Hello Fellow Atheists: So here's a question. It's been bothering me for some time now and I just want to get your perspectives. When I first became a believer I was handed the book "The Case for Christ" by Lee Strobel. I read it and at the time it made sense to me. I didn't question it much at the time. Now that I am an Atheist I'm curious what others think about it. There are only three options given in this book. Jesus was either a liar, a lunatic, or the true son of God. Of course I know some of you believe that he never existed at all, (I do not). So I want to explore this further. 

Which is it? 

Or

Is it none of the above?

Why? (back yourself up with evidence)...

I hope this discussion can be educational in nature for those of us who are still learning. Thanks!

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All I know for certain is that at the end of Hebrews, in my KJV, is a note saying, "Written to the Hebrews from Italy by Timothy."

I also have a note at the beginning, in my own handwriting, that I clearly made so long ago that I no longer recall it's source, saying, "Author Unknown." But I'd be willing to bet that if I took the time, which I don't really have, to hunt down the source, it very likely would be either Bart Ehrman or Richard Friedman.

For our purposes, it's a moot point, as if it were Timothy, as the KJV claims, he never met Yeshua and therefore has no evidence to contribute, or the author is in fact unknown, as my other source implies, in which case, he credibility can't be verified.

According to The New American Bible (the Catholic version), between the 2nd and the 16th centuries, the author was assumed to have been Paul, but several things have caused that view to change, style of writing being one of them. Now it is speculated that it could have been one of Paul's circle, among those, Apollos, Barnabas, Prisca or Aquila, but to date, the author is considered by them to be unknown. And for our purposes, not only can't claim verifiable credibility or first-hand knowledge of Yeshua.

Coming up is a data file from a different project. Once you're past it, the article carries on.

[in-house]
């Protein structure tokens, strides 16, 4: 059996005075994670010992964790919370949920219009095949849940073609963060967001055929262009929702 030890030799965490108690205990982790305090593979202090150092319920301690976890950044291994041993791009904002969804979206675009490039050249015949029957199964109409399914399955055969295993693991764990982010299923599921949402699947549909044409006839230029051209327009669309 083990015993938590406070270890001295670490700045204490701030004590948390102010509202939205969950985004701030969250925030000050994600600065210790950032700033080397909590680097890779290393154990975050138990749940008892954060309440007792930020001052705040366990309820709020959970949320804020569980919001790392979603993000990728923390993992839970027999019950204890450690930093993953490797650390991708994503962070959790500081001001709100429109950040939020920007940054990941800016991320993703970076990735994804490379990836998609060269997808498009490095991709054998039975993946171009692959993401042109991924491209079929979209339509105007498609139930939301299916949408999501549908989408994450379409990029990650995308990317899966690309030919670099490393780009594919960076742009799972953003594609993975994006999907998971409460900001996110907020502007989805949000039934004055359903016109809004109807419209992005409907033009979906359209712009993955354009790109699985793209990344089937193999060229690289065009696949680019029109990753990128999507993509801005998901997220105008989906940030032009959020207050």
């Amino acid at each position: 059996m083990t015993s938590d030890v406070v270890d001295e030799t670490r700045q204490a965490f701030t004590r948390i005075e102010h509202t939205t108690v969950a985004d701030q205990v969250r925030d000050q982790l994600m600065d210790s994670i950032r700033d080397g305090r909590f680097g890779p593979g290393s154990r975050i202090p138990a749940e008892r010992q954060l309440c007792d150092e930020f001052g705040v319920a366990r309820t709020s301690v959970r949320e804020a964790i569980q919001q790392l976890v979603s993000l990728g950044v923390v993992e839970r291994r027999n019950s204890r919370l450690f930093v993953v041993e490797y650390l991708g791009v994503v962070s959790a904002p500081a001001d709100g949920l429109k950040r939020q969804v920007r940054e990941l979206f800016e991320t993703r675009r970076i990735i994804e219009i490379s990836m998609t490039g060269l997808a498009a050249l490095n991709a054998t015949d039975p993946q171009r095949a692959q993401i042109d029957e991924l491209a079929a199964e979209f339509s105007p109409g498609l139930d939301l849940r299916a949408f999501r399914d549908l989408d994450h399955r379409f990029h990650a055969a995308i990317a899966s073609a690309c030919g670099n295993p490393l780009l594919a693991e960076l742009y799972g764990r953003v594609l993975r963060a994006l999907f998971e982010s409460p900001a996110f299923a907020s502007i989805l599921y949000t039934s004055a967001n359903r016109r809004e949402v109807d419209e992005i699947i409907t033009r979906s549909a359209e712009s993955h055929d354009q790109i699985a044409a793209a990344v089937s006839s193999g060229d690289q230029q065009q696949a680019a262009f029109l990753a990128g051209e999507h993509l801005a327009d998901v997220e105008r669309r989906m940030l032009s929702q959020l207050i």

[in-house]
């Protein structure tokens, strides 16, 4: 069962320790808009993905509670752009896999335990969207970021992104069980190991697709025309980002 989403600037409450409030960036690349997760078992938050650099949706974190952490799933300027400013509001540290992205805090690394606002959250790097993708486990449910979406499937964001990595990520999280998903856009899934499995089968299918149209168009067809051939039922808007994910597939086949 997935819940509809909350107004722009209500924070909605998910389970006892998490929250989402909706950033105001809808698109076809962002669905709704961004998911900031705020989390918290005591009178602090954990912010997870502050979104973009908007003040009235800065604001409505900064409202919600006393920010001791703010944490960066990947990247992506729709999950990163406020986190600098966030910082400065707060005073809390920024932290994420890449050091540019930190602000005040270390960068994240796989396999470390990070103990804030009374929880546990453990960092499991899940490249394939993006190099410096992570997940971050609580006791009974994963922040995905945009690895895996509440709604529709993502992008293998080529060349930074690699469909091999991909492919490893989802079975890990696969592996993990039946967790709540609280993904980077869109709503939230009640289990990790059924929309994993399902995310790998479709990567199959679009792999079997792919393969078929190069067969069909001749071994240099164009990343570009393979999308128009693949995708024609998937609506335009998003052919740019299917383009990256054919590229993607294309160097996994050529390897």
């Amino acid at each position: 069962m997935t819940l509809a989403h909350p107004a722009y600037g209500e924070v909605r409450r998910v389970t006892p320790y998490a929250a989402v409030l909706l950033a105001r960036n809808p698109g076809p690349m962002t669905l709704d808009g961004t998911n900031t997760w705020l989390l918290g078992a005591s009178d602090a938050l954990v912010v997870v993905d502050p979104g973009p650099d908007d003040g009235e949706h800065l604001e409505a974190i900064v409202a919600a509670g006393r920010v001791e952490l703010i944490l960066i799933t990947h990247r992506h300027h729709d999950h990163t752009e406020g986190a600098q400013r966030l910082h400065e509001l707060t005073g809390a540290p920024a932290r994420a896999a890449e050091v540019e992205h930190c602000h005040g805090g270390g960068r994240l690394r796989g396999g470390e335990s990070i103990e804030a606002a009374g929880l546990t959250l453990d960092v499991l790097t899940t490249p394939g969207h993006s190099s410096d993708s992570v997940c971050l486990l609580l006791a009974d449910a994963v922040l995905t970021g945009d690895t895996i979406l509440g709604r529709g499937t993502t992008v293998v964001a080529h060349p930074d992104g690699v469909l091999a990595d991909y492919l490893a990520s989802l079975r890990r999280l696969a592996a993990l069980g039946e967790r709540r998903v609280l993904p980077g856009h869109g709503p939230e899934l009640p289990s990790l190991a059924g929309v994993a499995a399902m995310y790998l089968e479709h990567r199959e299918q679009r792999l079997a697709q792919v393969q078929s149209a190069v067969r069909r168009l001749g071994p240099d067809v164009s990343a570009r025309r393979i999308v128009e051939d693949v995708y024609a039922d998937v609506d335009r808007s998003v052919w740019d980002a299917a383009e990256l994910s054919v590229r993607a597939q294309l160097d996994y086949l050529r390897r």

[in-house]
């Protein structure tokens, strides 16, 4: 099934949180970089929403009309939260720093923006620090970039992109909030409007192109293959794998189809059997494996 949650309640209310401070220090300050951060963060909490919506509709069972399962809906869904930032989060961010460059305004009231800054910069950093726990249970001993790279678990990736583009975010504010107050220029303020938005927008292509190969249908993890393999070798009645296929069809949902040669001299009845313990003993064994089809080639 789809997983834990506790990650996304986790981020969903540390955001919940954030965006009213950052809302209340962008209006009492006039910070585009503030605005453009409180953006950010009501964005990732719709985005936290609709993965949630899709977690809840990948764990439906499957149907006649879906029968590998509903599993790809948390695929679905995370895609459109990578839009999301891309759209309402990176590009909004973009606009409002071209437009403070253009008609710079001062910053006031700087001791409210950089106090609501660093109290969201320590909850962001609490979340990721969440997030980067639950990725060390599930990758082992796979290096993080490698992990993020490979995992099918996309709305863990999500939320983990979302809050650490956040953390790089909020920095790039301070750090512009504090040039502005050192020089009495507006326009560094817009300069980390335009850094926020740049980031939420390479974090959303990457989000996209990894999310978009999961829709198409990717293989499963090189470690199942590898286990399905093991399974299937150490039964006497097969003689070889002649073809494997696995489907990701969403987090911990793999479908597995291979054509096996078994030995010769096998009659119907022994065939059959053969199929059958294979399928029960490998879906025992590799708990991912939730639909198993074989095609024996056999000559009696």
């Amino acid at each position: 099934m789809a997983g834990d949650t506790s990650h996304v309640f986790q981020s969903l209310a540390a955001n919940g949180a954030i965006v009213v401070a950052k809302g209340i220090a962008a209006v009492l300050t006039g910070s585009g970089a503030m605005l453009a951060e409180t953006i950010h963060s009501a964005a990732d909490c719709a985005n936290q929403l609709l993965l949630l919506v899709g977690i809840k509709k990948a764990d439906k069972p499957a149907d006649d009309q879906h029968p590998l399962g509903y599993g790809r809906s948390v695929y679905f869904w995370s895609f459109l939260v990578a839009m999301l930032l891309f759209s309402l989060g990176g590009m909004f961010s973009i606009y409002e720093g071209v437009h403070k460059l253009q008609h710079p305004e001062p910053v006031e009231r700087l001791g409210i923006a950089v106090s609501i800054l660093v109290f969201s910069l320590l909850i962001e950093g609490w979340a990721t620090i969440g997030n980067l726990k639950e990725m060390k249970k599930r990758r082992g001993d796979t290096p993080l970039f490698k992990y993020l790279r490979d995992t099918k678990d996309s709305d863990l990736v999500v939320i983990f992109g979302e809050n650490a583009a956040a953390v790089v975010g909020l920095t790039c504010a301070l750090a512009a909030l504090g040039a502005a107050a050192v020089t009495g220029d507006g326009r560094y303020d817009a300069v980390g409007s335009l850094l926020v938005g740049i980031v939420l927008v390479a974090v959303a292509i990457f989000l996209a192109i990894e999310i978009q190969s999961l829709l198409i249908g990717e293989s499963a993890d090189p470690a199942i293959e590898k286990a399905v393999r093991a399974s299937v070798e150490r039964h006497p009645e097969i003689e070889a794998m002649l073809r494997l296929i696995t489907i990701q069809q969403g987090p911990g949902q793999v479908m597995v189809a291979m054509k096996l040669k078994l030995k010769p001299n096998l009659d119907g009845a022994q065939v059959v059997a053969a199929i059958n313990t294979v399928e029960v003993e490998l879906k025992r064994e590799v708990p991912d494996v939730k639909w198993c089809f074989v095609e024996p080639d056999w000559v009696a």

As I recall, only one NT book even attempts a 'first hand' account, although even the Catholics no longer recognize it as one.  I can't remember which one it was, however.  I was just curious as to why you attributed Hebrews to Timothy.

(edit: Epistles of Peter were at one time considered to be written by the apostle himself although are generally no longer so ascribed)

'Cause the Bible said so, and if you can't believe the Bible, where would we be? Oh yeah, here --

Hebrews "Author Unknown" would be Ehrman.  Unless both said it, but Friedman tends to be more Old Testament.